# Properties of Trig Functions

About Trigonometric Functions: Trigonometric functions occur in any real world situation that continuously recurs after a certain point in time. Such real world examples could be the rise and fall between high and low tide, radio waves, electrical currents, the orbit of the earth, or even the spinning of a ferris wheel. These real world examples of sine and cosine functions are represented in a continuous graph that looks like waves. This occurs because of the recurrence of the functions periods. A period is the distance required for the function to complete one full cycle. For example, the time it takes for the highest point the tide reaches all the way to the lowest point of the tide and back to the highest point is one period. Another example is the time it takes for a ferris wheel to go around one time. Other properties are used as well to describe trigonometric functions such as the vertical shift of the function, the amplitude of the function, and phase shift of the function described below.

The graph of a trigonometric function is represented by:

Y= a +(-) b SIN/COS(cX +(-) d)

a=Vertical Shift
b=Amplitude
c=2π/period
d=(phase shift)/c

+b = no reflection
-b = reflection
+d= horizontal shift left
-d= horizontal shift right

#### Vertical Shift

The vertical shift moves the graph vertically, up or down. This movement is based on what happens to the y-value of the graph. The value of the vertical shift is the value of the graphs midline (center).

#### Amplitude

The amplitude vertically stretches the function. the value of the amplitude in the function is the units from maximum point to the midline or minimum point to the midline.

#### Period

The period is the distance required for the function to complete one full cycle.

#### Phase Shift

Phase shift is the amount of horizontal displacement of the function from its original position.

#### Reflection

The reflection of a trigonometric graph flips the graph over the x axis. This changes all the y values of the function. The reflection is represented by a negative on the amplitude in the trigonometric equation.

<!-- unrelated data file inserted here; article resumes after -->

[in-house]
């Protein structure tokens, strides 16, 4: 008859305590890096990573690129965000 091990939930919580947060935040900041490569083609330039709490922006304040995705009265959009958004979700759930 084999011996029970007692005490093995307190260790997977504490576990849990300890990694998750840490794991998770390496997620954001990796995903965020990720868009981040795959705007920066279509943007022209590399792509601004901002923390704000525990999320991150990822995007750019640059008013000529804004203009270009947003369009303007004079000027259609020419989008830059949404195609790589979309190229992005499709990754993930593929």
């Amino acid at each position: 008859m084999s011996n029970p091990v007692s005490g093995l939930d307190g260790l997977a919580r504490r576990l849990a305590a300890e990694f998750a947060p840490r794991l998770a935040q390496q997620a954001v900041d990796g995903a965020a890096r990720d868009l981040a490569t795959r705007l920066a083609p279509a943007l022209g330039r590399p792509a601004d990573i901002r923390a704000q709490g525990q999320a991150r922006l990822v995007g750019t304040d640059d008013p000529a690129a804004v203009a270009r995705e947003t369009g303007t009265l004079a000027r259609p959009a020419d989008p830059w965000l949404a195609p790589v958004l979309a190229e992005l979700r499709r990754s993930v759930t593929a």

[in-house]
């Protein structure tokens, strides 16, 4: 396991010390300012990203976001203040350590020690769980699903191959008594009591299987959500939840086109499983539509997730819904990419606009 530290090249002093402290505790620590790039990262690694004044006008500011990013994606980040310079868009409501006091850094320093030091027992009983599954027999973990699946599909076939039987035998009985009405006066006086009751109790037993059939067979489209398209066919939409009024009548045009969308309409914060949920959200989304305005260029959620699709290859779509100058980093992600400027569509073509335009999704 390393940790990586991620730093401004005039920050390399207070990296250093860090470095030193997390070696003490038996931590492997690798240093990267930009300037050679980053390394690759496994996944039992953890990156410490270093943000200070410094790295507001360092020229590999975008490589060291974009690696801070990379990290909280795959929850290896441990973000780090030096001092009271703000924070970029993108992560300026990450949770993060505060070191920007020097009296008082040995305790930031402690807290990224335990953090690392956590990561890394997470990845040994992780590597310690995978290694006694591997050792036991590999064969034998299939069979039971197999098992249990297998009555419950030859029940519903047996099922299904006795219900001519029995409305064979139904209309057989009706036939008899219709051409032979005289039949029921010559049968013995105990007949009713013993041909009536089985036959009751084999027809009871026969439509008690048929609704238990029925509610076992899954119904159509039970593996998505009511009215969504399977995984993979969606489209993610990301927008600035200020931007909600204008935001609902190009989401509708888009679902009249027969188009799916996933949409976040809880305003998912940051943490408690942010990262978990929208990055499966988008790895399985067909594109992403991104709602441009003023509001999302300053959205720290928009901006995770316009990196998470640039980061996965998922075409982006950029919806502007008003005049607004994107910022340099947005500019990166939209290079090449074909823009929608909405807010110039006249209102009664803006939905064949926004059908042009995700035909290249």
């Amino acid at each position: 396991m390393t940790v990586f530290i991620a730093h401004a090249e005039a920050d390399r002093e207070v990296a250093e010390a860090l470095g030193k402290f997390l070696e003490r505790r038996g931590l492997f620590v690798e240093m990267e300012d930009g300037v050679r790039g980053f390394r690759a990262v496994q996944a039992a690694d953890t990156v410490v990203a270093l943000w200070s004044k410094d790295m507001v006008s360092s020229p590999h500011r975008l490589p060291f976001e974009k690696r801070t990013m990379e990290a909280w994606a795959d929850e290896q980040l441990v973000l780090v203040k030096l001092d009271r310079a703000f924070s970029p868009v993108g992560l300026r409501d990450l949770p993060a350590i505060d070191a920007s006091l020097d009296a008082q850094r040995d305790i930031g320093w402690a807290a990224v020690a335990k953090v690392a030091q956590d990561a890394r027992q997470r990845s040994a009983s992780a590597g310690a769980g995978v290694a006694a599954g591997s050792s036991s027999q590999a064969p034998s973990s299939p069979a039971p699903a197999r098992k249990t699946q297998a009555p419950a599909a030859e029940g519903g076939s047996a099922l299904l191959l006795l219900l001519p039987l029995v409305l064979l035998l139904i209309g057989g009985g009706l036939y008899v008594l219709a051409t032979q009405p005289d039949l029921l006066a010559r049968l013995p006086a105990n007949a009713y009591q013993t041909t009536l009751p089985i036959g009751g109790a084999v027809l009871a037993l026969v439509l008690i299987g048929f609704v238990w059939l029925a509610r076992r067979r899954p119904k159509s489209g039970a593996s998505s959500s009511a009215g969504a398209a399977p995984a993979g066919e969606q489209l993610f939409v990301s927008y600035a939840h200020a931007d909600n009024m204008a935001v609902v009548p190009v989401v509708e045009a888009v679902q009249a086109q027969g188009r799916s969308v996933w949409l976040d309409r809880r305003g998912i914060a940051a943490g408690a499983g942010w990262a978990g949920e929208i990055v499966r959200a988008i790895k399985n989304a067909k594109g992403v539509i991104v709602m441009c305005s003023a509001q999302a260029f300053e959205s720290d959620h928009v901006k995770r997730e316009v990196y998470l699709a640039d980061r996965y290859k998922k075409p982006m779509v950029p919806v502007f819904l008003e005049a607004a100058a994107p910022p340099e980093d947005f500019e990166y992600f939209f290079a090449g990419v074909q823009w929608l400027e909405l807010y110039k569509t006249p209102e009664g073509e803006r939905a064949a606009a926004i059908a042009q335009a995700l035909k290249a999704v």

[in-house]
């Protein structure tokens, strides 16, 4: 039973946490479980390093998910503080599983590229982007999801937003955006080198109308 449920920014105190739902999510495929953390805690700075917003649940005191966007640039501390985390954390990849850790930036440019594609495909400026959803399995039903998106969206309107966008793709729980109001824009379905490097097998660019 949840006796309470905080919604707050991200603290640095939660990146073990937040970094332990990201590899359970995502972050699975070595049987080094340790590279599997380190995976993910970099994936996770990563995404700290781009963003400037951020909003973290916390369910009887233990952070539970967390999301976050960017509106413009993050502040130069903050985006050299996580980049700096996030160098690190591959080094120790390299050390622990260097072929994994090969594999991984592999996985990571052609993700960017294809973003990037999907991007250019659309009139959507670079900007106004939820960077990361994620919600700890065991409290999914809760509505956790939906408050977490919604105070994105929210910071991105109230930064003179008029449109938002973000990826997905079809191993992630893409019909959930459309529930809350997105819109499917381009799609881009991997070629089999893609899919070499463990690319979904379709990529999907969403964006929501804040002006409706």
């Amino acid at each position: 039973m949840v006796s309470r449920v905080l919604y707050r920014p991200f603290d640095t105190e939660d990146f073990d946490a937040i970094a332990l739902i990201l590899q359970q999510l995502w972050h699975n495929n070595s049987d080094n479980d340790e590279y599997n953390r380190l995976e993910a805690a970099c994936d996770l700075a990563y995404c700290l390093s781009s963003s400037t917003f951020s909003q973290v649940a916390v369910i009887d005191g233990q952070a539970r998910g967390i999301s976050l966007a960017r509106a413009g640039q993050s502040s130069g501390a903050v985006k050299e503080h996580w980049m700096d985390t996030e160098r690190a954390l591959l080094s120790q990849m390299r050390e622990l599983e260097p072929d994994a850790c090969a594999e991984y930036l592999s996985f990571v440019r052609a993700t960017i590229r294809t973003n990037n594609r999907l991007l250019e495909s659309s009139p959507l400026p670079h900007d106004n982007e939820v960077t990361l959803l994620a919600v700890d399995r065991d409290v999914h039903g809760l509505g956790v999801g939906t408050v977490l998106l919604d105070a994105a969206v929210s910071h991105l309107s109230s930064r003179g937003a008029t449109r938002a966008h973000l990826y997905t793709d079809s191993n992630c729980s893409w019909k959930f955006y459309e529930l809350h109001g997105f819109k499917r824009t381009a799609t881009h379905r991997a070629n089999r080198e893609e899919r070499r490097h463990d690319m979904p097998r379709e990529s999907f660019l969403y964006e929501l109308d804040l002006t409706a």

### How to Graph Trig Functions

When Graphing Trig Functions like Sine there are 5 key point to know, so you have the curve right. The Starting Point (SP), the End Point (EP), the Middle Point (M), the Quarter 1 Point (Q1), and the Quarter Three Point (Q3). With these five points, and the knowledge of how a sinusoidal functions should look, you can graph a sinusoidal function. (Period is always represented by P)

(1)
$$SP = Phase shift$$
(2)
$$EP = SP+P$$
(3)
$$M = (SP+EP)/2$$
(4)
$$Q1 = (SP+M)/2$$
(5)
$$Q3 = (M+EP)/2$$

# Types of Trig Functions

## Sine

#### As Degrees

Angle Sine of Angle Angle Sine of Angle
0 180° 0
30° 1/2 210° -1/2
45° √2/2 225° -√2/2
60° √3/2 240° 1√3/2
90° 1 270° -1
120° √3/2 300° -√3/2
135° √2/2 315° -√2/2
150° 1/2 330° -1/2

Angle Sine of Angle Angle Sine of Angle
0 0 π 0
π/6 1/2 7π/6 -1/2
π/4 √2/2 5π/4 -√2/2
π/3 √3/2 4π/3 1√3/2
π/2 1 3π/2 -1
2π/3 √3/2 5π/3 -√3/2
3π/4 √2/2 7π/4 -√2/2
5π/6 1/2 -1/2

## Practice Problems

A.

### Process

The amplitude of the graph is 2, so A = 2.

We know that one typical complete wave of the sine function starts at a y-value of 0, increases to 1, decreases through 0 and on to –1, and then increases to a y-value of 0, so the interval [-π/3, 3π +2π/3] contains one wave length of the function. The length of the interval tells us that the period is (3π +2π/3) - (-π/3) = 4π.

Using the formula: period = 2π/b , we set 4π=2π/b = and solve for B , finding that b=1/2.
We have already observed from the graph that the phase shift is -π/3, so we can use the formula:
phase shift = -c/b, set -π/3=c/(½) and solve for C , finding that c=π/6.

The equation of the graph is: $y=2sin((½)x+π/6)$

B.

### Process

The amplitude of the graph is still 2, so A = 2.

We know that one typical complete wave of the cosine function starts at a y-value of 1, decreases through 0 to –1, and then increases through 0 to 1, so the interval [2 p /3, 4 p +2 p /3] contains one wave length of the function.

The length of the interval tells us that the period is 4 p +2 p /3 - 2 p /3 = 4 p , the same period as we found in Example 1, so b=½ as before.
We can use a phase shift of 2π/3, so the formula: phase shift = -c/b becomes 2π/3=-c/(½) and c= -π/3.

The equation of the graph is also: $y=2cos((½)x-π/3)$

c.